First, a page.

Monday, April 30, 2007

BROWN MUSHROOMS AND OTHER DELIGHTS


Receiving instructions, across from the Museum of Science and Industry


Of course I got lost on the way to clean up Jackson Park on Saturday. Oops.

When I arrived I learned that park architect Frederick Law Olmsted never met a foreign species he didn't like, and imported every plant you could imagine from overseas and stuck it in the park. But the biggest threat to the natural oak savanna is invasive species, which can be either local or foreign and will mow down everything in their path if they're not stopped.

So we spent a lot of time cutting down box elder saplings -- you cannot imagine how cathartic this was -- and weeding out garlic mustard, which smells just like you'd think and can be cooked up like collard greens. It actually poisons the soil. I spent most of my time on hands and knees crawling around in the savanna (where the trees are not as thick as in a forest) and pulling it up; garlic mustard has little white flowers and heart-shaped leaves with prickly edges. I forgot how much I like getting down and playing in the dirt. Plus it was 72 and sunny. And it smelled amazing. It reminded me of those summers pulling weeds for $4-an-hour -- an unheard of sum at the time -- for my grandmother, who managed my uncle's apartment buildings.

The man in charge knew everything (including the site of the missile silos, which he'd like to turn into a bumper car park), and told me to keep an eye out for Morel mushrooms. I didn't find a single one, but came across several cheap golf balls that strayed from the nearby driving range. I also got to know a fellow volunteer named Charlie (love that name) who was also on his very first Chicago Cares outing. He recently moved here from Madison and thought it'd be a good way to meet people (and then he ended up with me. Poor guy!). The others in our group mostly cut and hauled out branches. Everyone was quite friendly, and most had tried yoga and had good things to say about it.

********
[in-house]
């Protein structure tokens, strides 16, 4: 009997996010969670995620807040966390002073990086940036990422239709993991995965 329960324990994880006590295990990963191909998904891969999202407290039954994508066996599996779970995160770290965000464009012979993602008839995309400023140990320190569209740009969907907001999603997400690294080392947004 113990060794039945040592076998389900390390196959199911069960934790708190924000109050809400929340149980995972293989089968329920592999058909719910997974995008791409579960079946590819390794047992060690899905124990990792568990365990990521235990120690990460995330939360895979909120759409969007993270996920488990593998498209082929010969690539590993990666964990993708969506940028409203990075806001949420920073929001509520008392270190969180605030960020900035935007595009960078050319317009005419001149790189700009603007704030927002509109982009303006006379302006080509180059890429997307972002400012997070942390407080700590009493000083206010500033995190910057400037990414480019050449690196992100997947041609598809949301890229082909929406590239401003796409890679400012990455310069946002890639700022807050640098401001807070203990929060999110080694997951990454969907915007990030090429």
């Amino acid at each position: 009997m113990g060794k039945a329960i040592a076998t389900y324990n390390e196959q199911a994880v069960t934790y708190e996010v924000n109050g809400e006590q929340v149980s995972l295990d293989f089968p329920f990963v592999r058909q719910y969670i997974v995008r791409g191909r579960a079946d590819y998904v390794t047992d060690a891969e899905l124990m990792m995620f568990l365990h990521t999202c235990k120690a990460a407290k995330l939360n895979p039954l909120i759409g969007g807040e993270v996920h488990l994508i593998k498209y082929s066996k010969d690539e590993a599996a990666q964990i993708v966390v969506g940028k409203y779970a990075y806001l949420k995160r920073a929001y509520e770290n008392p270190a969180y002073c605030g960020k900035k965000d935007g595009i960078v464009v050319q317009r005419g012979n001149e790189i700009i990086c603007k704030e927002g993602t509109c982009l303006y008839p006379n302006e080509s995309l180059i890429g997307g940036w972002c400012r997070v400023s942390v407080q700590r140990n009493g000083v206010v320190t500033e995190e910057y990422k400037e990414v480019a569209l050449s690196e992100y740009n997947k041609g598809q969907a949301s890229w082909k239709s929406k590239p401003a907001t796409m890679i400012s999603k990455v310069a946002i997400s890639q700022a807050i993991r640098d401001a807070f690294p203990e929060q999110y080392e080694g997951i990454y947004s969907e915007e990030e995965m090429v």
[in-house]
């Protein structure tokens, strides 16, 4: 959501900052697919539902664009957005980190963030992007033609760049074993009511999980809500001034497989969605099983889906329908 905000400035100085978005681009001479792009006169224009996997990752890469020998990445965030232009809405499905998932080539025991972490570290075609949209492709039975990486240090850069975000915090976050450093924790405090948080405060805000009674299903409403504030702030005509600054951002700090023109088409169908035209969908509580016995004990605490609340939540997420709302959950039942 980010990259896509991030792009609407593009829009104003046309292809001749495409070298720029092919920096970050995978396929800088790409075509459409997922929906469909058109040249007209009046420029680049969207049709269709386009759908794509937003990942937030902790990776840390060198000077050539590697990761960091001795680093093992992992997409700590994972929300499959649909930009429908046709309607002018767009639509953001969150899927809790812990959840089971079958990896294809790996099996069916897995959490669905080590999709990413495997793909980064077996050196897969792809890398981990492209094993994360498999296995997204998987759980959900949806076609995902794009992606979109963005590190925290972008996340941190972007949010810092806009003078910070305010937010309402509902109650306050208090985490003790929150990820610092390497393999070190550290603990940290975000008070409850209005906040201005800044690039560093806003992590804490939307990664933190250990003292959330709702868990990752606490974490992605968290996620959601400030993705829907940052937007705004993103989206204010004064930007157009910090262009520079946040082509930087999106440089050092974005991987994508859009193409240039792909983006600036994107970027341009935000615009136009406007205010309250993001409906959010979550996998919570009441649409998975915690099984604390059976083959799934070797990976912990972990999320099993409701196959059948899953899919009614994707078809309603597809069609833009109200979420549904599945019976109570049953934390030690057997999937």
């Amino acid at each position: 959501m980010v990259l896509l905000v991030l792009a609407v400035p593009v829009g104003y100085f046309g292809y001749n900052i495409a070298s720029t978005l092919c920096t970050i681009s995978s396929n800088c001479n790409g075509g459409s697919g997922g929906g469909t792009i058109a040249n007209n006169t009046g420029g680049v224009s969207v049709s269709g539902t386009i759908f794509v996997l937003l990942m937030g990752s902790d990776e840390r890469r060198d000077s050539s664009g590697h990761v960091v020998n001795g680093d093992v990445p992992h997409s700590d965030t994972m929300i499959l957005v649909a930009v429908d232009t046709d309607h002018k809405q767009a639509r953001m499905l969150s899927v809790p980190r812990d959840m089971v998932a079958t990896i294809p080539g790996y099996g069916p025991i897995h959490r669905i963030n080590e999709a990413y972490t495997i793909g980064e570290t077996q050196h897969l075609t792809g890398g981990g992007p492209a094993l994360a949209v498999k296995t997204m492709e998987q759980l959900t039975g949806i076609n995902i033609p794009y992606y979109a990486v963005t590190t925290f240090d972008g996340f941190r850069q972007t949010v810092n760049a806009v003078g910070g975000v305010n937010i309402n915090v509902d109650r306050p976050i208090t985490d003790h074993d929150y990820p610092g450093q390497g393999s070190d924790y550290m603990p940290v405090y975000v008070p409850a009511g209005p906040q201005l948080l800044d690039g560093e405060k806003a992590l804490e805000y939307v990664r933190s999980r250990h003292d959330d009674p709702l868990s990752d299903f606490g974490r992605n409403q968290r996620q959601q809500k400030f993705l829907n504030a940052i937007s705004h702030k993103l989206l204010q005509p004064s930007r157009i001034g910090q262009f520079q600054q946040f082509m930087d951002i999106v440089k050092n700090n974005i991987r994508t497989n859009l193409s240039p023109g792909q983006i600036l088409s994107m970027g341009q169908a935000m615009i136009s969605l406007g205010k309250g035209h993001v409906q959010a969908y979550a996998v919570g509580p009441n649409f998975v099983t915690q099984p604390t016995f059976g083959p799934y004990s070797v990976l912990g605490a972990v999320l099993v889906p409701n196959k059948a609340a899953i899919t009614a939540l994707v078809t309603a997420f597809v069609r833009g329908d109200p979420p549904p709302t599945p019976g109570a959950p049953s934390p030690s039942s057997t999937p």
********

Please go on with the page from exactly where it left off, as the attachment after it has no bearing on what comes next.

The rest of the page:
I learned that in addition to everything else, the man in charge also knows how to liberate bicycles from stuck U-locks. (I was so traumatized I couldn't blog about it, but I recently paid $140 -- after talking them down from $165 -- to have an evil corporate locksmith cut my bike from a rack in front of YogaNow when the key refused to turn). I made sure to get his number.

After we finished cleaning up, he took us all on a tour of the park and wooded island. It was an unexpected and exquisite gift -- plus I found a condom wrapper during the walk. Photos below.

He does nature restoration at Jackson Park every second and fourth Saturday; for more click here




The Osaka Garden





One of the oldest oak trees in Chicago.....






And another even older and more awesome oak tree.








....They're part of an oak savanna that dates back 4,000 to 5,000 years -- making it nearly as old as yoga. Apparently this is how Chicago looked when Jean Baptiste Pointe Du Sable first settled here.






The oldest tree of all was uprooted during recent storms.







Gnarley!








Purple bush.







Pagoda Xing.







The wooded island from afar.








And the drive back home....







...To reality.

2 comments:

  1. the purple bush is really an
    eastern red bud.
    (Cercis canadensis)

    just thought i'd put that out there

    ReplyDelete
  2. There bits and pieces of oak savannas left at North Park Nature Center on Pulaski and Peterson, and on NEIU's campus on St. Louis, just east of the gym.

    ReplyDelete